Volume 10 Supplement 1
Measuring constructs from the Consolidated Framework for Implementation Research in the context of increasing colorectal cancer screening at community health centers
© Liang et al. 2015
Published: 14 August 2015
The Consolidated Framework for Implementation Research (CFIR) is a comprehensive meta-framework widely applied to implementation related studies. Yet, few have used validated measures to operationalize constructs in CFIR in real-life settings. In this study, we operationalized selected CFIR constructs in an assessment to identify factors influencing implementation of evidence-based practices for increasing colorectal cancer screening in Community Health Centers (CHC).
We selected 16 constructs from all five domains of CFIR. Measures were developed and tested in a cross-sectional survey with CHCs' clinical staff and leaders respectively. We performed a separate confirmatory factor analysis (CFA) for measures with three or more items, computed inter-item consistency (Cronbach's alpha), inter-rater reliability (ICC) and agreement (rWG(J)) statistics, and assessed construct validity via inter-correlations among constructs at individual and organizational levels.
A total of 277 individuals and 59 CHC clinics were included in the analysis. CFA showed satisfactory structural validity (CFI>0.90, TLI>0.90, SRMR<0.08, RMSEA<0.08); all measures showed reasonable reliability (alpha>0.70). The ICCs (>0.1) and rWG(J) (>0.75) suggest it appropriate to aggregate individual responses by computing clinic means. Results also suggest good construct validity at both individual and clinic levels. Inner setting and process-related constructs are correlated with most variables across domains; correlations between outer setting and intervention characteristics and other domains vary more noticeably by construct.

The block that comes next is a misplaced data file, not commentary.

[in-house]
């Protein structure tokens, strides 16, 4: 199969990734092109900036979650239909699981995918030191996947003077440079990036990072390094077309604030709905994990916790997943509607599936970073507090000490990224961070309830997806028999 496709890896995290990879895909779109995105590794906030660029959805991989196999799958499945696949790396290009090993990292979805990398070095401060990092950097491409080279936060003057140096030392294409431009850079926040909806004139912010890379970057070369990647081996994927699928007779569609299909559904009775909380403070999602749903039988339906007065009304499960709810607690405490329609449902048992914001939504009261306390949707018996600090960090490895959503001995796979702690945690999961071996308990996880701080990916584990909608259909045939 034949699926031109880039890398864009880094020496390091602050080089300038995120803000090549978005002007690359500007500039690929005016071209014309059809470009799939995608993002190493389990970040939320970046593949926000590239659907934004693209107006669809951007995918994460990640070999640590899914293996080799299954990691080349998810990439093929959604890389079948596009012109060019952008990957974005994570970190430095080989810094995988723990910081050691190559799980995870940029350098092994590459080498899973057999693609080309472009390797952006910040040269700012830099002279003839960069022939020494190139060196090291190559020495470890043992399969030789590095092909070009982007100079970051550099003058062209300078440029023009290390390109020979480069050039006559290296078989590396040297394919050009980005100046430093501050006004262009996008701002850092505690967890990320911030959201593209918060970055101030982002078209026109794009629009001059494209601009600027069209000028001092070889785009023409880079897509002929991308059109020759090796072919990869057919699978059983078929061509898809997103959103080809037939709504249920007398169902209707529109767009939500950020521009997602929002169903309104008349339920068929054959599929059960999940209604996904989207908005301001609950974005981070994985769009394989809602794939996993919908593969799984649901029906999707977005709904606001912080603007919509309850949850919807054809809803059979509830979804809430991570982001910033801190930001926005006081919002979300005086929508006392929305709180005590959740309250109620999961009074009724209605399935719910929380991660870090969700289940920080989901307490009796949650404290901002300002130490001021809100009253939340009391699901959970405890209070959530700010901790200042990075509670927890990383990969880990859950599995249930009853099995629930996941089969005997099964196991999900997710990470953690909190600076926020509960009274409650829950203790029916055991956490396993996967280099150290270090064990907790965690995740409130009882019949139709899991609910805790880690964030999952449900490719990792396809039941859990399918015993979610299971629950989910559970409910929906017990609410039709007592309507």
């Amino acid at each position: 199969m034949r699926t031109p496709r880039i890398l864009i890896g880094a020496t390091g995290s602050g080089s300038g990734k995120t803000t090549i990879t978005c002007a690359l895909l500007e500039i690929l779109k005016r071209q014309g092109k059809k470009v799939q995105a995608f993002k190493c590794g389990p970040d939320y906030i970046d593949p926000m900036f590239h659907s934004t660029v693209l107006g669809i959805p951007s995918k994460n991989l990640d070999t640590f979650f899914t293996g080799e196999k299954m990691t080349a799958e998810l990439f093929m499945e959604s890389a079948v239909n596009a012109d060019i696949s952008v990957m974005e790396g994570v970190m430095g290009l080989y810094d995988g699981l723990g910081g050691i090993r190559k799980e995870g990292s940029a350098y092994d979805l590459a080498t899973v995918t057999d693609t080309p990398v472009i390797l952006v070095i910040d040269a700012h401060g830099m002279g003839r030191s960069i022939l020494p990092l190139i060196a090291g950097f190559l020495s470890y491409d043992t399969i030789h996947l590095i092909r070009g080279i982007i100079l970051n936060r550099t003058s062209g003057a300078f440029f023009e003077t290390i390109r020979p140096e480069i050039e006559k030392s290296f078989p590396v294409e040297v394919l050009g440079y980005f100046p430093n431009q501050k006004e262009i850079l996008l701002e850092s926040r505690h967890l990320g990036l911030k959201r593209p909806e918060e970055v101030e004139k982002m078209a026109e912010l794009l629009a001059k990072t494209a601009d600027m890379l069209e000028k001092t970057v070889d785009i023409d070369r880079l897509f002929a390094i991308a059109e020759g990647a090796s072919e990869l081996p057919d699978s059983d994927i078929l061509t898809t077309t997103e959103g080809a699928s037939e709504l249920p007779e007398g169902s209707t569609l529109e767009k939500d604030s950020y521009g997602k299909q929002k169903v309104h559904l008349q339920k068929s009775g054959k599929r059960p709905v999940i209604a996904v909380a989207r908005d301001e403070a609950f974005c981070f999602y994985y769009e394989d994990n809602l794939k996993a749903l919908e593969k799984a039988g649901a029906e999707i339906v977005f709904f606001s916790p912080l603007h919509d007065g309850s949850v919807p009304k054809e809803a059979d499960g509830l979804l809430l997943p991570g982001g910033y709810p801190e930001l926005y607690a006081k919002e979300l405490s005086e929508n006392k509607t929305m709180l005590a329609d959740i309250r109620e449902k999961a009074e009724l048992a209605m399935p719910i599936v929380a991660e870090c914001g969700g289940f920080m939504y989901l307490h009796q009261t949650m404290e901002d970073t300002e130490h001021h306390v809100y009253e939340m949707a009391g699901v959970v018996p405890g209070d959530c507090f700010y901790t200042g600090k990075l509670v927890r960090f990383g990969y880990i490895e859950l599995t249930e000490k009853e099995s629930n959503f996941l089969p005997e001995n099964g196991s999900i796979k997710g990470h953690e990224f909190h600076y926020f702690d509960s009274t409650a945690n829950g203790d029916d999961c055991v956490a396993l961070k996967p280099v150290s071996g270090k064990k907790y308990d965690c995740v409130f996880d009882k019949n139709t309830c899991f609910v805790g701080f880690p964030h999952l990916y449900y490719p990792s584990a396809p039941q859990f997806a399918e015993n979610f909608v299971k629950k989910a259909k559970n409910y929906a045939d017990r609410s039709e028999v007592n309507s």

Our study is one of the first to quantitatively measure constructs from all five domains of CFIR and demonstrate their psychometric properties. We depicted their inter-correlations at multiple levels, which set the foundation for establishing predictive models, causal pathways and developing interventions that target these factors. These findings could contribute to further development of the CFIR.
This article is published under license to BioMed Central Ltd. This is an Open Access article distributed under the terms of the Creative Commons Attribution License (http://creativecommons.org/licenses/by/4.0), which permits unrestricted use, distribution, and reproduction in any medium, provided the original work is properly cited. The Creative Commons Public Domain Dedication waiver (http://creativecommons.org/publicdomain/zero/1.0/) applies to the data made available in this article, unless otherwise stated.